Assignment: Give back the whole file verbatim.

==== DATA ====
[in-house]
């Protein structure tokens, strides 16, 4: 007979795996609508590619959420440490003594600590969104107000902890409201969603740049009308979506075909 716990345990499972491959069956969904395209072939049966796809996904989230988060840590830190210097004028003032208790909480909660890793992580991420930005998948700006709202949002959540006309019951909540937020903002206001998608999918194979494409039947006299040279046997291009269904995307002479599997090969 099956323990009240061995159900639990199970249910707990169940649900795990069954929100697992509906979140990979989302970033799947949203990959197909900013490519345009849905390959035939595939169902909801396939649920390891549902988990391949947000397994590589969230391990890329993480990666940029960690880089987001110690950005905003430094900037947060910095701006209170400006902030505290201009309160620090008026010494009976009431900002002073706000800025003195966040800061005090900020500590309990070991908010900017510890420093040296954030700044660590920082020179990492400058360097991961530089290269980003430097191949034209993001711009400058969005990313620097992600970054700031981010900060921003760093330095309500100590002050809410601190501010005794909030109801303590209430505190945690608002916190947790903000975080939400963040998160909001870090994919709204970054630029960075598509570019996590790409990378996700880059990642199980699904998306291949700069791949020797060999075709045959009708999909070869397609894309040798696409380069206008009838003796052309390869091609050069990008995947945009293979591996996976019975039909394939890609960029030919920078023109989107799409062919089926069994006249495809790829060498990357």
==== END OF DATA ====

[in-house]
């Protein structure tokens, strides 16, 4: 007979795996609508590619959420440490003594600590969104107000902890409201969603740049009308979506075909 716990345990499972491959069956969904395209072939049966796809996904989230988060840590830190210097004028003032208790909480909660890793992580991420930005998948700006709202949002959540006309019951909540937020903002206001998608999918194979494409039947006299040279046997291009269904995307002479599997090969 099956323990009240061995159900639990199970249910707990169940649900795990069954929100697992509906979140990979989302970033799947949203990959197909900013490519345009849905390959035939595939169902909801396939649920390891549902988990391949947000397994590589969230391990890329993480990666940029960690880089987001110690950005905003430094900037947060910095701006209170400006902030505290201009309160620090008026010494009976009431900002002073706000800025003195966040800061005090900020500590309990070991908010900017510890420093040296954030700044660590920082020179990492400058360097991961530089290269980003430097191949034209993001711009400058969005990313620097992600970054700031981010900060921003760093330095309500100590002050809410601190501010005794909030109801303590209430505190945690608002916190947790903000975080939400963040998160909001870090994919709204970054630029960075598509570019996590790409990378996700880059990642199980699904998306291949700069791949020797060999075709045959009708999909070869397609894309040798696409380069206008009838003796052309390869091609050069990008995947945009293979591996996976019975039909394939890609960029030919920078023109989107799409062919089926069994006249495809790829060498990357």